Figure 3: A class diagram the data transfer objects

The data transfer objects simply the structure a good bit. The name of the artist is collapsed into the album DTO and the performers for a track are represented as an array of strings. This is typical of the kind of collapsing of structure you see for a data transfer object. There are two data transfer objects present, one for the album and one for each track. In this case I don't need a transfer object for the artist as all the data is present on one of the other two. I only have the track as a transfer object because there are several of them in the album and each one can contain more than one data item.

Here's the code to write a Data Transfer Object from the domain model.

class AlbumAssembler... 

	public AlbumDTO writeDTO(Album subject) {
		AlbumDTO result = new AlbumDTO();
		result.setTitle(subject.getTitle());
		result.setArtist(subject.getArtist().getName());
		writeTracks(result, subject);
		return result;
	}

	private void writeTracks(AlbumDTO result, Album subject) {
		List newTracks = new ArrayList();
		Iterator it = subject.getTracks().iterator();
		while (it.hasNext()) {
			TrackDTO newDTO = new TrackDTO();
			Track thisTrack = (Track) it.next();
			newDTO.setTitle(thisTrack.getTitle());
			writePerformers(newDTO, thisTrack);
			newTracks.add(newDTO);
		}
		result.setTracks((TrackDTO[]) newTracks.toArray(new TrackDTO[0]));
	}

	private void writePerformers(TrackDTO dto, Track subject) {
		List result = new ArrayList();
		Iterator it = subject.getPerformers().iterator();
		while (it.hasNext()) {
			Artist each = (Artist) it.next();
			result.add(each.getName());
		}
		dto.setPerformers((String[]) result.toArray(new String[0]));
	}

Updating the model from the Data Transfer Object is usually a good bit more involved. For this example there is a difference between creating a new album and updating an existing one. Here's the creation code.

class AlbumAssembler... 
	public void createAlbum(String id, AlbumDTO source) {
		Artist artist = Registry.getArtistNamed(source.getArtist());
		if (artist == null) throw new RuntimeException("No artist named " + source.getArtist());
		Album album = new Album(source.getTitle(), artist);
		createTracks(source.getTracks(), album);
		Registry.addAlbum(id, album);
	}

	private void createTracks(TrackDTO[] tracks, Album album) {
		for (int i = 0; i < tracks.length; i++) {
			Track newTrack = new Track(tracks[i].getTitle());
			album.addTrack(newTrack);
			createPerformers(newTrack, tracks[i].getPerformers());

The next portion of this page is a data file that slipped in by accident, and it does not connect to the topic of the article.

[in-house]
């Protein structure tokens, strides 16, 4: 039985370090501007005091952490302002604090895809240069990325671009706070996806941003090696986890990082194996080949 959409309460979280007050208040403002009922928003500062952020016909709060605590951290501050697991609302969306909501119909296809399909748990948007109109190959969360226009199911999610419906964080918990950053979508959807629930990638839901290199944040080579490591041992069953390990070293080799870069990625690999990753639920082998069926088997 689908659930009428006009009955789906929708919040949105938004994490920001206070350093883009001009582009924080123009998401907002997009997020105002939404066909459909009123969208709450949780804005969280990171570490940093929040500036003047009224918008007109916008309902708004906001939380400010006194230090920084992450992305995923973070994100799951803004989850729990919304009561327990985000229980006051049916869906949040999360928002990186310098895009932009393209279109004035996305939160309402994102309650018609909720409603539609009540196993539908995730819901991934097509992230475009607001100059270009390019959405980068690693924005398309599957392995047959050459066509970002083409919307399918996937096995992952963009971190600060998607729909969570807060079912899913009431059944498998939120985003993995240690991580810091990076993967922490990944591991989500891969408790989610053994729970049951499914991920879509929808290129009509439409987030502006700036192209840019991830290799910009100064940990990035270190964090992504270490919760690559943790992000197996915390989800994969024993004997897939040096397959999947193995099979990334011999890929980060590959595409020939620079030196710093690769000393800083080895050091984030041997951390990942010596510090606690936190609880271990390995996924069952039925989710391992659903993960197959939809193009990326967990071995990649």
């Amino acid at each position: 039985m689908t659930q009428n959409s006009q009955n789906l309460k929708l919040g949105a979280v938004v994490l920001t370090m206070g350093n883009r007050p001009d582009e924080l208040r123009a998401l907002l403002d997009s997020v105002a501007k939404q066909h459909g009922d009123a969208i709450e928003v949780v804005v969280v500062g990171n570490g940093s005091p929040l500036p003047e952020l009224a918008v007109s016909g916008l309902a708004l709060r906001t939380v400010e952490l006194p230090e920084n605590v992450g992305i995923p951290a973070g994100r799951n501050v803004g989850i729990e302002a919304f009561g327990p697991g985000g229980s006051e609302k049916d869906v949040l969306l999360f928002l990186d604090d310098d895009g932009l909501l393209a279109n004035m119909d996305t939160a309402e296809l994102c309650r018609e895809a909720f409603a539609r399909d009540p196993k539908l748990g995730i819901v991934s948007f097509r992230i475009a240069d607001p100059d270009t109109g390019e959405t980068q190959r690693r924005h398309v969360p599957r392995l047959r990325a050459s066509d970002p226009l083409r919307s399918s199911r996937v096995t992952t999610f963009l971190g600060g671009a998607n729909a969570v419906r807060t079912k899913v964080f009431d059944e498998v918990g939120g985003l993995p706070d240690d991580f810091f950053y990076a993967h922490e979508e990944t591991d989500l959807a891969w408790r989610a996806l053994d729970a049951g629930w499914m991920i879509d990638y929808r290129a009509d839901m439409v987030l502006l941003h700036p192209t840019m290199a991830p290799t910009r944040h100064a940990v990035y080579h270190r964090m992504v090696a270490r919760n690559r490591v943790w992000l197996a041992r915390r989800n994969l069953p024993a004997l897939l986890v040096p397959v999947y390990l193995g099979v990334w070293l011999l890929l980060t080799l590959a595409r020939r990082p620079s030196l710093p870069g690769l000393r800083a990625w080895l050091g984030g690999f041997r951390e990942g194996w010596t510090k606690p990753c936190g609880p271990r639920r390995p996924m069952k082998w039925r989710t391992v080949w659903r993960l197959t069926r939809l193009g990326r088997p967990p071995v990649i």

}
	}

	private void createPerformers(Track newTrack, String[] performerArray) {
		for (int i = 0; i < performerArray.length; i++) {
			Artist performer = Registry.getArtistNamed(performerArray[i]);
			if (performer == null) throw new RuntimeException("No artist named " + performerArray[i]);
			newTrack.addPerformer(performer);
		}
	}

Reading the DTO involves quite a few decisions. The noticeable one here is how to deal with the artist names as they come in. In this case our requirements are that artists should already be in the registry when I create the album, so if I can't find an artist this is an error. A different create method might decide to create artists when they are mentioned in the Data Transfer Object.

For this example I have a different method for updating an existing album.

class AlbumAssembler... 
	public void updateAlbum(String id, AlbumDTO source) {
		Album current = Registry.getAlbum(id);
		if (current == null) throw new RuntimeException("Album does not exist: " + source.getTitle());
		if (source.getTitle() != current.getTitle()) current.setTitle(source.getTitle());
		if (source.getArtist() != current.getArtist().getName()) {
			Artist artist = Registry.getArtistNamed(source.getArtist());
			if (artist == null) throw new RuntimeException("No artist named " + source.getArtist());
			current.setArtist(artist);
		}
		updateTracks(source, current);
	}

	private void updateTracks(AlbumDTO source, Album current) {
		for (int i = 0; i < source.getTracks().length; i++) {
			current.getTrack(i).setTitle(source.getTrackDTO(i).getTitle());
			current.getTrack(i).clearPerformers();
			createPerformers(current.getTrack(i), source.getTrackDTO(i).getPerformers());
		}
	}

When you do updates you can decide to either update the excising domain object or to destroy the existing domain object and replace it with a new one. The question here is whether you have other objects referring to the object you want to update. So in this code I'm updating the album since I have other objects referring to the existing album and tracks. However for the title and performers of a track I just replace the objects that are there.

Another question is that if an artist changes, is this changing the name of the existing artist, or changing the artist that the album is linked to. Again these questions have to settled on a use case by use case basis, and I'm handling it by linking to a new artist.